Why Pre-Recipe Stories On Food Blogs Are Worth Reading

The Internet's distaste for scrolling through stories before recipes reveals an uncomfortable truth about how we value recipe writing and food-related storytelling in general—which is to say, we don't.

One of the most annoying and repetitive complaints I’ve seen go viral on Twitter is that the stories before recipes on food blogs are just too long. People hate these stories for being seemingly unnecessary or stilted, for sometimes being littered with ads, or for simply getting in the way of the step-by-step instructions on cooking they’re looking for.

Like most things on Twitter, this complaint has people divided: while some people want nothing more than a cut-and-dried procedure, others have pointed out that it’s unreasonable to gripe about free content. But the general distaste for scrolling through stories before recipes reveals a larger, more uncomfortable truth in how we treat recipe creation and food-related storytelling in general—which is to say, often without care for or interest in the labour that goes into it.

In 2020, the Washington Post reported on the “swift and overwhelming” negative response Mindy Kaling received from some food bloggers after she publicly complained about the stories that accompany recipes. This storytelling technique is one way food bloggers prime their websites for SEO, which encourages more web traffic their way, ultimately earning them money through ad revenue.

Personally, I don’t mind this at all, and I’m not sure why anyone else would—if I’m getting a recipe for free, I don’t care if a creator throws in an ad or has an SEO-savvy write-up. It’s worth remembering that chefs, food bloggers, and recipe developers are pursuing a creative endeavour that is as much for them as it is for anyone else, and in order to sustain their work, sometimes it needs to be monetized.

Pre-recipe stories are also more than just about money. If you take the time to read them, you can pick up cooking tips and techniques that help you achieve the best version of your dish, as well as swaps for ingredients you don’t have or can’t use. I often scan them for instructions on properly preserving leftovers, which I almost always end up doing as someone who cooks a lot, but lives alone. If you’re trying a recipe for the first time, don’t skip the preamble—especially if you still consider yourself a novice in the kitchen.

Pre-recipe storytelling is also about more than teaching us how to cook: it keeps readers from separating people’s hard work from their recipes. When we search for a recipe, we’re often looking for a list of ingredients and an easy-to-follow set of instructions, not the backstory of how that dish came to be or who developed it. There’s nothing necessarily wrong with that—sometimes we simply don’t have the time—but when we create such a transactional relationship between ourselves and the food-related content that we enjoy, we miss the fact that there are people who have put hours into testing, perfecting, and sharing a recipe with the world.

Afia Amoako, the creator of the blog The Canadian African, says a single recipe can take her anywhere between three full working days to three weeks to develop. Amoako, who is also currently a full-time PhD student, ensures each of her recipes is backed up with careful research, but that’s only the first step. “I’m not only a researcher. I’m also the person testing [the recipe], the photographer, the designer, the editor,” says Amoako. “Switching from one hat to another is also time you have to think about.” In a way, recipe creation can be considered a labour of love given how easily recipes can be misattributed or fully reposted without credit by other social media accounts farming for engagement. Engaging enthusiastically with creators’ original recipes and recognizing that their stories are the culmination of hours—if not days—of work is an easy way to support them and acknowledge the labour that goes into recipe development.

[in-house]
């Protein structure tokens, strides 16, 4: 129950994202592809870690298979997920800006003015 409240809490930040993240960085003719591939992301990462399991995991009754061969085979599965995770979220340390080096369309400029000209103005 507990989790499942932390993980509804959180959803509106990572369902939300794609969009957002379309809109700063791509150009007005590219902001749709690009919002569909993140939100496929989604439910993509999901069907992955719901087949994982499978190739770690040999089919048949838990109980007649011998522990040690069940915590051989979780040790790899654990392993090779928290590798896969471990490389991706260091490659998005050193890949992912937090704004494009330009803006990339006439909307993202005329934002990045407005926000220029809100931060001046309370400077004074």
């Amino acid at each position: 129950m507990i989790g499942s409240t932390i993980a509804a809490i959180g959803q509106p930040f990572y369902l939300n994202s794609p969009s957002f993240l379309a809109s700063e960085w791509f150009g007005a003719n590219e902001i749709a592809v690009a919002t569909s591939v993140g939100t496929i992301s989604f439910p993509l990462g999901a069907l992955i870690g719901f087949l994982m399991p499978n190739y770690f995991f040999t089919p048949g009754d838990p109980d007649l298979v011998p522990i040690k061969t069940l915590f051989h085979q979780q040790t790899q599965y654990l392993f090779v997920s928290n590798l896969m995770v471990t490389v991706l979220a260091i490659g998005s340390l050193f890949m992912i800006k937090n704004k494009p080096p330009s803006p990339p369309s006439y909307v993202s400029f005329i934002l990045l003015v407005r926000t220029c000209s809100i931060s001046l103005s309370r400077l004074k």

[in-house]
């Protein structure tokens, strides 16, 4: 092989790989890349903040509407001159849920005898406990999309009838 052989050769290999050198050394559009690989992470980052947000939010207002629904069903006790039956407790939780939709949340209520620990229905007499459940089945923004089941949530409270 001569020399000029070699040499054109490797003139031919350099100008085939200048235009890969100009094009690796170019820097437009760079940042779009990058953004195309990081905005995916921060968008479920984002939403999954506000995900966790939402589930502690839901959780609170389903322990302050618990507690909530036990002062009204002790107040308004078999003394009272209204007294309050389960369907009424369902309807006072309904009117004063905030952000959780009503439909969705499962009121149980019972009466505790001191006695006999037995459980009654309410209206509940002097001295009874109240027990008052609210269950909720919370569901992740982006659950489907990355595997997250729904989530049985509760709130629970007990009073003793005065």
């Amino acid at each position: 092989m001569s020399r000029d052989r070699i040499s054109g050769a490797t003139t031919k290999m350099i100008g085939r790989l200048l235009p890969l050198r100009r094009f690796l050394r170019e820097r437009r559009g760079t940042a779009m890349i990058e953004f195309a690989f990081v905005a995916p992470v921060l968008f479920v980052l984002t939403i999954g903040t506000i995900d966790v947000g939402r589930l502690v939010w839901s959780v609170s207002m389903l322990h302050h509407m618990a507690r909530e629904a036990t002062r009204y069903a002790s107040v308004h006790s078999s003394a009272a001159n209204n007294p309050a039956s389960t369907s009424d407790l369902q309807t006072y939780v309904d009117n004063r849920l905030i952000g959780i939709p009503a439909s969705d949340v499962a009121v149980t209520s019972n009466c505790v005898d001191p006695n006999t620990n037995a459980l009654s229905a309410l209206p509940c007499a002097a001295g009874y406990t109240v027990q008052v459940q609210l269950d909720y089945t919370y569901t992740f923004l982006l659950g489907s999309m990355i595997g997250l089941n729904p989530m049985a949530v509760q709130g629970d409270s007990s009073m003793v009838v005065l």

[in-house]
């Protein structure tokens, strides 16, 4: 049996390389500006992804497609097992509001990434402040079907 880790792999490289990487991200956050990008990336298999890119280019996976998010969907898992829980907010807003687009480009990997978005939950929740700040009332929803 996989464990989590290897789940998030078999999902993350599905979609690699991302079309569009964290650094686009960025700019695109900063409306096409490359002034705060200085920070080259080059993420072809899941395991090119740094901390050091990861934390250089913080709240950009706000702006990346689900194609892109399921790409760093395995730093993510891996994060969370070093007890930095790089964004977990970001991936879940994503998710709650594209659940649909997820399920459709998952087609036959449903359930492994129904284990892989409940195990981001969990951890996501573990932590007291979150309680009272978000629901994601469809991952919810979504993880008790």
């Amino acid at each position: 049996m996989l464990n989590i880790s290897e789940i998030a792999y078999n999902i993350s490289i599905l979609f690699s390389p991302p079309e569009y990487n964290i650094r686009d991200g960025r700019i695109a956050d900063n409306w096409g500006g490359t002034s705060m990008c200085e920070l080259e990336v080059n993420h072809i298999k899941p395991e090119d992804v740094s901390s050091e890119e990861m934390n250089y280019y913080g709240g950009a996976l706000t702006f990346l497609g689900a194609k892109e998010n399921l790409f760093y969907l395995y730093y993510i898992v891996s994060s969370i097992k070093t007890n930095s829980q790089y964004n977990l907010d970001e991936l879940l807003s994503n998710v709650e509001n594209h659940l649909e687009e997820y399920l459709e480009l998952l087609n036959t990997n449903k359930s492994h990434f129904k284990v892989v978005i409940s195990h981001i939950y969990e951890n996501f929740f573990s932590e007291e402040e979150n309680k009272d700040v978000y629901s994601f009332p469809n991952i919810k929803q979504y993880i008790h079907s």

Another reason why storytelling matters when it comes to recipe development is that the stories attached to food-related content can help diversify food media, a field that is still notorious for racial inequality. When we divorce all background information about a dish from a recipe, we play into an already unfairly stacked system that buries the hard work of racialized cooks, recipe developers, and content creators. Dishes prepared by people of colour often don’t go viral in the same way as “feta pasta,” the (frankly revolting) dish that took over social media in 2021, or the “green goddess salad” recipe that made it onto the Today Show earlier this year. When dishes rooted in non-Western cuisines do gain popularity, they often aren’t connected back to their origins, and white creators’ own interpretations of the recipes tend to gain more views than the original video itself.

“A lot of people who are following my page have little to no idea of what West African food is, so I always use that opportunity to introduce people to the culture,” says Amoako. People of colour in food media should feel encouraged to take up space and, if they feel comfortable doing so, to tell any personal or cultural stories they may have in relation to their recipes—we must also hold ourselves accountable to engaging with, listening to, and sharing those stories.

The swiftness of platforms such as Instagram and TikTok has enabled a new level of impatience when it comes to how we consume media online, and food videos have not been spared in the demand for quick-bite content. By slowing down to respect the work that goes into recipe creation, we might find transformative voices in food-related storytelling—and actually learn something in the process.

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